The same holds in a sense for Horizon 2020: Both the European Commissioner for Research and the Director-General for Research and Innovation are very often regarded as the personalities in charge of Horizon 2020, but in reality they are just accountable for a major part of it, but not for the entire programme. To come back to the analogy, they are not in charge of Star Alliance, they do represent the largest airline in the network, which is actually “United”. (Sorry for the joke, but please remember the motto of the European Union: “United in diversity”...).


It is fair to say that in the airline industry the networking approach for governing global cooperation seems to work well. Yet, it is another question whether the management of Horizon 2020 activities requires such a rather exotic governance approach. And it also seems obvious that if one would have to design Horizon 2020 governance from scratch – so without taking into account the path dependencies of the internal Commission arrangements – one would come up with a much simpler and more streamlined structure than the situation we find today.


In light of this one might face here a dilemma between a lean and clear governance structure, which would require a radical makeover of the established structures within the organisation, or a further muddling through within the boundaries of the established practices, knowing that these might be inadequate.


2. Joint Technology Initiatives – good governance in business and in public administration


Over recent years, a number of initiatives were taken to create closer links between research and innovation within the Framework Programmes. The most important novelty in FP7 was the creation of Joint Technology Initiatives, which are Public-Private-Partnerships to fund research activities in a given area with the support from both the EU and the industry. This can be described at first glance as a win-win situation, as this arrangement increases from a Commission perspective the impact of the funding from the Horizon 2020 budget via the matching funds from industry. For the companies involved, their investment in cash (and in kind...) allows them to ring-fence major parts of the Horizon 2020 budget for activities in their specific fields of interest.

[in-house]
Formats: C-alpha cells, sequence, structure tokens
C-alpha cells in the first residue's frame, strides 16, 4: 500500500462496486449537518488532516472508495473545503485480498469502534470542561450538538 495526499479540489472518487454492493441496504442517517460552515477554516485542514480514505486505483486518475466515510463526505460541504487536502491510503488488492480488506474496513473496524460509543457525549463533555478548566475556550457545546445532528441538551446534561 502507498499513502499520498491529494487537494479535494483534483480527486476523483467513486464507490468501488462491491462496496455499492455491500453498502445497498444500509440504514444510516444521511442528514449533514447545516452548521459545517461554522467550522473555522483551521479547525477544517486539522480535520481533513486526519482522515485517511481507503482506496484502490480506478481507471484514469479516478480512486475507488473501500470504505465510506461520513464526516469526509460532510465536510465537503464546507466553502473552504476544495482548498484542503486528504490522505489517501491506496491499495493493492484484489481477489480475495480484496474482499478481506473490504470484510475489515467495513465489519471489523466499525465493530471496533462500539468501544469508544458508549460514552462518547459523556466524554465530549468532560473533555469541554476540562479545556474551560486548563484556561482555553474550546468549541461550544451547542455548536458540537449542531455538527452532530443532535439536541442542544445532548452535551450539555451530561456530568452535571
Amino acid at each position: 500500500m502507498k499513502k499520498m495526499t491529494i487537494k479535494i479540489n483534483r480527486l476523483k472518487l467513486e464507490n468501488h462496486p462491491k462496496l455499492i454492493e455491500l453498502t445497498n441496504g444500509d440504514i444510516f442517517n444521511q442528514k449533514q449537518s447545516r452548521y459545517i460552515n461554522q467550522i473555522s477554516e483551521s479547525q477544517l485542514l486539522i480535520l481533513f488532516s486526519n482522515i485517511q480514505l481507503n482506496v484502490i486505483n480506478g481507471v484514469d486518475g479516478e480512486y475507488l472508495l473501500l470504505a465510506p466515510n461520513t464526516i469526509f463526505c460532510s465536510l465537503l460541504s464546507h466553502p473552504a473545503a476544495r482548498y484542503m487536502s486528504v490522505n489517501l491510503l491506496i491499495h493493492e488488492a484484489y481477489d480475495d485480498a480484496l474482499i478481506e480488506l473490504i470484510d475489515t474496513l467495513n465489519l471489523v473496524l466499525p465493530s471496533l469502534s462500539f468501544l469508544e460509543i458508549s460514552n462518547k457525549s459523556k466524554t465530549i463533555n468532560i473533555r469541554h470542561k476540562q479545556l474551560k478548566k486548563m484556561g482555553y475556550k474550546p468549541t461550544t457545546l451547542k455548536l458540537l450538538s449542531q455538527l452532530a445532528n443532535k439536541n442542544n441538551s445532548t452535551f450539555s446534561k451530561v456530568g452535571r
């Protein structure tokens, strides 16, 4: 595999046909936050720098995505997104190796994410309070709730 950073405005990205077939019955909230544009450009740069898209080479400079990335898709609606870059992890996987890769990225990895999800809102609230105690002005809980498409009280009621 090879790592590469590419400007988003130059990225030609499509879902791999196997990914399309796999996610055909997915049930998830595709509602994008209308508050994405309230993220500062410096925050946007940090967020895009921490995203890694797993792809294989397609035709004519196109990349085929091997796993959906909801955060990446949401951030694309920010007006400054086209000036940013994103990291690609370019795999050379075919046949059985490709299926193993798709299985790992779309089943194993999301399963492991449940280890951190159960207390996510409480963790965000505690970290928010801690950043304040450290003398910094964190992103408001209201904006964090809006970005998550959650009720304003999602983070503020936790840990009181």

Companies and public administrations share certain interests, but they also operate in rather different governance structures and governance cultures. It is perfectly legitimate for a private company to aim at an adequate return on investment, and to stay in control of the activities financed. But it is also absolutely legitimate for a public administration to insist on a fair and open process to define the activities funded and to ensure a rigorous independent quality control.

In terms of governance the Joint Technology Initiatives are thus not necessarily a “win-win” situation, but rather an arrangement confronting different cultures and interests. And although there is a need to compromise in order to get results in such situations, it might be sometimes tempting for the public administration to compromise too much and too quickly when the issue is to trade additional money against fundamental principles.